West Orange School District Trims Costs as New Year Under Way
Jobs, supplies get the axe
Slashes in this year's state aid is affecting schools throughout West Orange – forcing teachers to get creative with less supplies and parents to take on extra burdens.
"We've lost 95 full-time positions and we have reduced our programs and that's had a major impact," said Dr. Anthony Cavanna, the district's superintendent. Class sizes have increased and programs such as English as a Second Language (ESL) have been scaled back, he said.
Out of the 95 layoffs, 39 were instructional teachers, said Cavanna.
Catherine Delett, who has a child at Hazel Elementary school said her son's class has 23 kids, but "I don't think there's any (classroom) aide."
"What I've noticed so far is we're sharing an art teacher this year; our teacher is splitting her time between two schools," said Delett.
Delett also said she's noticed a small shoot up of the price for school lunch by 20 cents.
Megan Brill, president of the West Orange Board of Education said the school board tried to make the cuts affects the classrooms as little as possible by trimming transportation costs and consolidating co-curricular activities.
School start times were changed to take advantage of busing and reduce transportation costs.
Elementary schools now start 10 minutes earlier and middle schools five minutes later, said Brill. "Now we can have one bus doing high school, middle and elementary," she said.
Brill said parents will have to work around later start times for elementary schools, which may interfere with work schedules.
"I think there's more of a burden on parents now with the drop off and pick up but overall it was the best move that we could make because it doesn't affect instruction," said Brill.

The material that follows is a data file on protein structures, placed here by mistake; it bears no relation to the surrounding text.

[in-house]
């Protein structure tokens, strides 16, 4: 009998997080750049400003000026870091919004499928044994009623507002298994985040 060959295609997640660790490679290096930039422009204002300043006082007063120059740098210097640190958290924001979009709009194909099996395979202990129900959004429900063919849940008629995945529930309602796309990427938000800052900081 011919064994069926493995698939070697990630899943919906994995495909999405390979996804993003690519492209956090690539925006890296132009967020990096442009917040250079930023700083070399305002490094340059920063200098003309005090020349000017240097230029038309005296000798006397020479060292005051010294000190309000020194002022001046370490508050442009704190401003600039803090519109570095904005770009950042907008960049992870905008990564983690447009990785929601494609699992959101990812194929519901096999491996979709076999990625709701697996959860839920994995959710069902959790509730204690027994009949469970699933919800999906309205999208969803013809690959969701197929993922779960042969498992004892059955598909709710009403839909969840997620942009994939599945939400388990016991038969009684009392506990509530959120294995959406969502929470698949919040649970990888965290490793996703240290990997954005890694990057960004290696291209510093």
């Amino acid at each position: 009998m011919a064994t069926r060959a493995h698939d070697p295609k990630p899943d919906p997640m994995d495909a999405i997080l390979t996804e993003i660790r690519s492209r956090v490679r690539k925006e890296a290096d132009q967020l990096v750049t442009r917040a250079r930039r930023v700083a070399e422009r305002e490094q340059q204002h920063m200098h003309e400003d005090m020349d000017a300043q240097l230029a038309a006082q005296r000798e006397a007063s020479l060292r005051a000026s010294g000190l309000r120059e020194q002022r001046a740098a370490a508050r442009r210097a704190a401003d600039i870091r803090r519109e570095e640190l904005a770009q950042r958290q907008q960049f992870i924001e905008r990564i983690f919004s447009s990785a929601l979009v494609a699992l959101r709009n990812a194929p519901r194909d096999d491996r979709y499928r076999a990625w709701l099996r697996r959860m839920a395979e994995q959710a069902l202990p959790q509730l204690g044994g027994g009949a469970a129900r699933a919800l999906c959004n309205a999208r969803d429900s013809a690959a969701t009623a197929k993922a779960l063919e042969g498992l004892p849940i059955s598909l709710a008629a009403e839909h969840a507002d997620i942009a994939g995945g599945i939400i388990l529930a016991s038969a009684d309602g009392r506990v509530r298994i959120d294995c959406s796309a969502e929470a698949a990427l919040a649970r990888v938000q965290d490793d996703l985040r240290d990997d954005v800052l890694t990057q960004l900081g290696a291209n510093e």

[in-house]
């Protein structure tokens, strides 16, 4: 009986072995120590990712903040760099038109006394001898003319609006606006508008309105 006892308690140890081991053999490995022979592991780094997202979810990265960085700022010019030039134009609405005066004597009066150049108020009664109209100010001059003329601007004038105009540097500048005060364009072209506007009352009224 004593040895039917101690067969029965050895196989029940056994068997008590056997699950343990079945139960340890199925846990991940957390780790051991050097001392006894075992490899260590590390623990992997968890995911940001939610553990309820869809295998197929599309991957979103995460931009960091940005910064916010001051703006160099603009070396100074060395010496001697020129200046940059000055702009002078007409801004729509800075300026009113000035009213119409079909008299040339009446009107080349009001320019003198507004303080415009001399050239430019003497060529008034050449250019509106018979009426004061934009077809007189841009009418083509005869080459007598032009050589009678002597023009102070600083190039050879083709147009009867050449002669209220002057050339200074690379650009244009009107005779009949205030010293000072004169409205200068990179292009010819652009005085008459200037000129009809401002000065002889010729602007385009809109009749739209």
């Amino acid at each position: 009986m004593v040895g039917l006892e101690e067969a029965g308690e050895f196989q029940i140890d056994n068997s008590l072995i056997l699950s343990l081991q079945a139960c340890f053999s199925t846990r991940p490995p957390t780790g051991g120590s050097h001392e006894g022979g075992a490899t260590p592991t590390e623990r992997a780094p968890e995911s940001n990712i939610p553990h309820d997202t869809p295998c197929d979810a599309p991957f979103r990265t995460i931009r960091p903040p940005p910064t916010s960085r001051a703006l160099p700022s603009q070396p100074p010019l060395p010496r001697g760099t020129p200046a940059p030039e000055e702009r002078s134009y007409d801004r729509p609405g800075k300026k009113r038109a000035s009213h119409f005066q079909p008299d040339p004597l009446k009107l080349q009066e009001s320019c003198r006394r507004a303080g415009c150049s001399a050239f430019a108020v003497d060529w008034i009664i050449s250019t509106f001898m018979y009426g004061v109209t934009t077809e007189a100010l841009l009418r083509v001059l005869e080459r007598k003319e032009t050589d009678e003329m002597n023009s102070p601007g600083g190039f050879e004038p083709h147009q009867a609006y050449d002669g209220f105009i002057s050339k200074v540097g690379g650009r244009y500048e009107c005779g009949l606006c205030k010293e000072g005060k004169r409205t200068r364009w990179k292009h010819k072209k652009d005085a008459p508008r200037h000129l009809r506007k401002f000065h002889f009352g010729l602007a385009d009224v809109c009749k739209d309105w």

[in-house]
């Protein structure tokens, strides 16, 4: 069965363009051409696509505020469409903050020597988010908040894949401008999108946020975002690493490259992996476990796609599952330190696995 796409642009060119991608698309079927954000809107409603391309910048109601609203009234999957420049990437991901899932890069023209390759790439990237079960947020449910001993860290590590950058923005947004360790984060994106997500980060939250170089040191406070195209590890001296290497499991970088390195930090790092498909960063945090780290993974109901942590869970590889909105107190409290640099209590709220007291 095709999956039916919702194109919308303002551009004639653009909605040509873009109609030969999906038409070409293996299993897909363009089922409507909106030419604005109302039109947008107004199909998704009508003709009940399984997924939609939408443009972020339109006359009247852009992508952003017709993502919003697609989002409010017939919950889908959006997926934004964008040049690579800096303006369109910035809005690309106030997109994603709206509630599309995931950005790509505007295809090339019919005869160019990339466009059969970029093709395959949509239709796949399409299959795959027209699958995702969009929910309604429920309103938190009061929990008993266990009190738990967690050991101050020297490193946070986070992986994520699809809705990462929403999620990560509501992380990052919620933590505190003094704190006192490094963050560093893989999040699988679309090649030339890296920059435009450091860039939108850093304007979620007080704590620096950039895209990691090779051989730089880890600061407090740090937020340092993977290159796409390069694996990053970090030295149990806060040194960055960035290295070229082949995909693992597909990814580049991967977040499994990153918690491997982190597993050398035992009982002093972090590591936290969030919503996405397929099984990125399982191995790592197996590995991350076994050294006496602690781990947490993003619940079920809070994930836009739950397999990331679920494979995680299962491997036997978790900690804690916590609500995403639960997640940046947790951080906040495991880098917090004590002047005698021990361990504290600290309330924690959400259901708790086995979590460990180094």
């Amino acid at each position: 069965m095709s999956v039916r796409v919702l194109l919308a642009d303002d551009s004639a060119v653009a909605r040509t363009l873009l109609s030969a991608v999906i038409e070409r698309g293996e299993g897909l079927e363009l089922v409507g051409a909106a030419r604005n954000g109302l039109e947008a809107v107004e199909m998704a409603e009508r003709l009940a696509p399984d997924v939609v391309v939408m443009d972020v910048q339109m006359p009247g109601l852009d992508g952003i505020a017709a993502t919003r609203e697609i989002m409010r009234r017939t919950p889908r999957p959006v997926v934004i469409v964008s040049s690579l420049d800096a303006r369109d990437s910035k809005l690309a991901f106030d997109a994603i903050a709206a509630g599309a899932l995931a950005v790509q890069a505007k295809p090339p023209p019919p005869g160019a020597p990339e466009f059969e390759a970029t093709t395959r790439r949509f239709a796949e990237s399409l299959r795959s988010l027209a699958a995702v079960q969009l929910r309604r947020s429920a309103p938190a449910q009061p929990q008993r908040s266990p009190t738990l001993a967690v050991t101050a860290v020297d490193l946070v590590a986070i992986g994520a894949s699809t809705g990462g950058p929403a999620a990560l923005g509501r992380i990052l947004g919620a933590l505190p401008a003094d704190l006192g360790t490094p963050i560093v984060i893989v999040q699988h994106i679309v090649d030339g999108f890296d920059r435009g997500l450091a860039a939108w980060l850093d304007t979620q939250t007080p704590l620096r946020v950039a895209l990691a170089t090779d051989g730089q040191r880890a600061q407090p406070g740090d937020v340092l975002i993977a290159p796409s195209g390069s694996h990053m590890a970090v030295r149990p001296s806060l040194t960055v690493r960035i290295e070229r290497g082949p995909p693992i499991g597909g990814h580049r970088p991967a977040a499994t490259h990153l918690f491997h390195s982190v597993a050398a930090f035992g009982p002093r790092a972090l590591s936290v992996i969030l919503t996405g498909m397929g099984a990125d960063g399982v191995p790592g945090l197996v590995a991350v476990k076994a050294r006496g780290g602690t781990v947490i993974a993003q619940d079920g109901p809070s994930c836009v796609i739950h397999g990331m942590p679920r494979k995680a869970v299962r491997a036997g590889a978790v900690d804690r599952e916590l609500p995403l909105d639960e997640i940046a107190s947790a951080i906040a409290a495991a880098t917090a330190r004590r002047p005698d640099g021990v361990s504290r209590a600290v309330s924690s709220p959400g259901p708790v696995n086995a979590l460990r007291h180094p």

U.S. Rep. Bill Pascrell (D-8) said Sept. 20 that the district will receive $315,573 from New Jersey's $268 million slice of the $10 billion federal Education Jobs Fund to help save teaching jobs.
Cavanna said he doesn't know yet how the cash will be divvied among the township's 11 public schools.
"I've met with some of the administrators and some of the central office staff, but we haven't made final decisions and we have to discuss it with the board," he said. "Within the next week or so, we will have recommendations for the board."
St. Cloud Elementary School principal Adam Geher said they've been able to maintain the entire program and the number of classrooms. "Unfortunately, a couple of people lost positions," he said, including an instructional aide and an ESL teacher.
According to Geher, the biggest issue is the supply budget that was nearly halved forcing teacher to become resourceful with fewer materials.
Brill said 10 to 15 percent of each of the district's 11 schools' supply budget was cut this year.
"We have to prioritize," said Geher. "Teachers have to learn to get creative in how they go about doing certain projects."
One of Geher's initiatives is to save costs by going green. "We have a big push to send flyers home using technology to reduce the number of papers we're sending home," he said.
Athletics and extra-curricular activities suffered a 15 percent cut, said Brill. For middle schools, while busing to games is still provided, busing back to school from the games were eliminated.
Clubs that were not well attended were either removed or combined with similar clubs. In particular, the language clubs were cut.
With less programs, staff and money, teachers and principals alike are finding new ways to maintain the quality of instruction.
"I need to become creative," said Edwin Acevedo, Hazel Avenue Elementary School's new principal. "I need to use the resources that are available."
Acevedo is starting a push to reach out to parent's and get them more involved.
"There's a wonderful pool of talent out there with our parents and we need to find ways to tap into that talent. They're willing to do volunteer work and they have certain expertise and experience that we can utilize," he said.
According to the New Jersey School Boards Association, the state has made budget cuts affecting school districts that total $1.2 billion since February.
Cavanna said the $268 million in federal education money approved for the state of New Jersey and the $315,573 for the school will only be a "stop-gap." "It's only a one-year solution," he said.
— Joshua Wilwohl contributed to this report.